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How Secure is Secure? What do recent ICO penalty notices tell us about GDPR security requirements?

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By Hans Allnutt


Published 14 November 2022

50 predictions: Construction & Engineering

At our annual Data Protection and Cyber Conference on 10 November 2022, we delved into some of the ICO’s recent monetary penalty notices where fines had been applied to organisations who had suffered cyber-attacks.

The GDPR requires controllers and processors to ensure “appropriate” security is in place to protect personal data. Cyber security professionals and data protection practitioners alike have often struggled with what this means in practice. For example, will a particular password complexity or cyber security product ensure compliance with GDPR?

Unfortunately, not unsurprisingly, the ICO’s guidance does not provide a list of specific security measures that will achieve the “appropriate” threshold. Rather, the ICO focuses on “outcome” based guidance that sets a course for security but not the mechanics of how to get there. The ICO does not highlight particular standards such as PCI-DSS, ISO 27001, or NIST, but does say that all of these they can help on the journey to a secure outcome.

Therefore, for data protection and cyber security practitioners who want to understand what security measures the ICO considers an organisation should have in place, they should keep a close eye on monetary penalty notices that are published by the ICO. This will at least highlight specific measures and practices that were deemed inappropriate.

Two monetary penalty notices, in particular, are quite insightful in this regard:

In 2020, British Airways Plc (“British Airways”) received the highest fine that the ICO had handed out at the time. The decision notice identifies, in some detail, the attack chain and security failures that gave rise to the breach. In arriving at its conclusion that British Airways’ security arrangements were not appropriate, the ICO draws reference to contemporaneous guidance and standards that, if British Airways had applied such guidance and standards, this ought to have stopped the attack from occurring. Similarly, the Interserve Group Limited (“Interserve”) decision notice in 2022, followed a similar approach, but added the additional finding that Interserve had not followed its own internal security policies that it had in place.

There are a number of observations that we can make in relation to these monetary penalty notices.

The first is that whilst the ICO states that it will not operate with the benefit of hindsight when assessing the appropriateness of security measures, the ICO will look at all the available contemporaneous guidance at the time of the attack, as well as standards, alerts and the organisations own internal policies. It will do so in order to see whether, if they had been followed, the attack would not have occurred.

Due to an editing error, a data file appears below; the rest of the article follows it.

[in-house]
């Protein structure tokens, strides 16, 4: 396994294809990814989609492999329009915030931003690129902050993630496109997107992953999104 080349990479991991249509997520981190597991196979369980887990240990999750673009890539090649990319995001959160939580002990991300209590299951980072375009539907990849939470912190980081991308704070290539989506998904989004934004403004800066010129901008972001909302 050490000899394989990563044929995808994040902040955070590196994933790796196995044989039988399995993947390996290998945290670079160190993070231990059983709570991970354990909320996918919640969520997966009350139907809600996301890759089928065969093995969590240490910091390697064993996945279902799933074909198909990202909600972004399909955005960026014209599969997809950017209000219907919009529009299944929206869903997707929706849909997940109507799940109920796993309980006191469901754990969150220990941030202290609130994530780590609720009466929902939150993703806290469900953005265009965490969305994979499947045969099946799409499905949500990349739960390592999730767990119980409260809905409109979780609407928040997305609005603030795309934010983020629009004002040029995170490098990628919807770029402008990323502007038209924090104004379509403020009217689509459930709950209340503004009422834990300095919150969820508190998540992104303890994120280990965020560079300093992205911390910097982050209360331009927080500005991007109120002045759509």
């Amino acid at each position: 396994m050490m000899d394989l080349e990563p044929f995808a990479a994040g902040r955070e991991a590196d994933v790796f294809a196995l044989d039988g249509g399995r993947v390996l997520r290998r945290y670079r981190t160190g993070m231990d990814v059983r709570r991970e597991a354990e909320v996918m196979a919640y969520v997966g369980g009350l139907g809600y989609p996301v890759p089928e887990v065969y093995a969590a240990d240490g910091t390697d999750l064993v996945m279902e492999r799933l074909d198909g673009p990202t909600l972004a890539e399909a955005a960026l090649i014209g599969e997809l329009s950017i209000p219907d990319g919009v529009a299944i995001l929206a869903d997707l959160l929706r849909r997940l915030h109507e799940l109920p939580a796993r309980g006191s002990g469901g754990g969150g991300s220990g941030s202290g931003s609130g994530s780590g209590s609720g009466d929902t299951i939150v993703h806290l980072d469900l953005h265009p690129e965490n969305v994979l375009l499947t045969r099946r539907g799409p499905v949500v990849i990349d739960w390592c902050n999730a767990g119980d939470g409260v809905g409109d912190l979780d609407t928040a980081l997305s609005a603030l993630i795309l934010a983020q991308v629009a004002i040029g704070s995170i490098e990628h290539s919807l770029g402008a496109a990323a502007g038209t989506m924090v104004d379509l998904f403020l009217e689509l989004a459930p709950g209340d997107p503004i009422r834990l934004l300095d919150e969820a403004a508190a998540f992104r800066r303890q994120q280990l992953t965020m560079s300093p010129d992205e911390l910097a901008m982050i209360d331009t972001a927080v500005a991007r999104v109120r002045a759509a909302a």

This approach does leave a controller or processor in the invidious position that it should follow all guidance, all of the time. Whereas the ICO needs simply to find a single occurrence of non-conformity in support of its decision notice. The ICO is in some ways like the attacker itself in that the defender must be successful all of the time whereas an attacker need only be successful once.

The reference in the Interserve monetary penalty notice to internal policies is particularly noteworthy. It may have been in the past that organisations might have satisfied themselves that as long as they had a policy, as it would show willingness towards compliance. That is no longer the case. If the Interserve case is anything to go by, the ICO will check whether an organisation has adhered to the policy and if not, it will say that the organisation ought to have checked for compliance. Therefore, organisations should have a policy in place to check adherence to its own policies. This could take the form of either internal or external audit.

Secondly, the argument that an organisation did not have the financial means to secure itself is not a “get out of jail free card”. In the Interserve case, the ICO wanted to see an actual assessment of cost expenditure and why decisions had not been made by the organisations’ leaders when choosing not to spend on certain security requirements. The ICO also noted that some security provisions would come at no cost.

Finally, the context of the Interserve fine is revealing. The actual attack is very similar to the hundreds of ransomware attacks that our team has responded to. There have been over 3,000 ransomware attacks reported to the ICO in the last two years, and over 250 ransomware cases were reported to the ICO in the same quarter when Interserve reported its breach to the ICO. Why then was Interserve singled out for investigation and the subsequent £4.4m fine? The answer may lie in the fact that Interserve was already on the ICO’s radar for previous misdemeanours. A similar issue may also have faced British Airways who, had they not had a very large publicity impact around the time of their breach, may have fallen below the ICO’s radar.

So arguably there is an element of luck, timing and history when it comes to whether the ICO considers an organisations’ security is appropriate. If that is true, then if your organisation suffers a data breach, ensure you avoid any publicity, ensure that your early dealings with the ICO do not raise your head above the parapet, and ideally don’t have an existing poor track record with the ICO.

As always, the best defence to avoiding an ICO fine, is not to get yourself into the position where you might face one.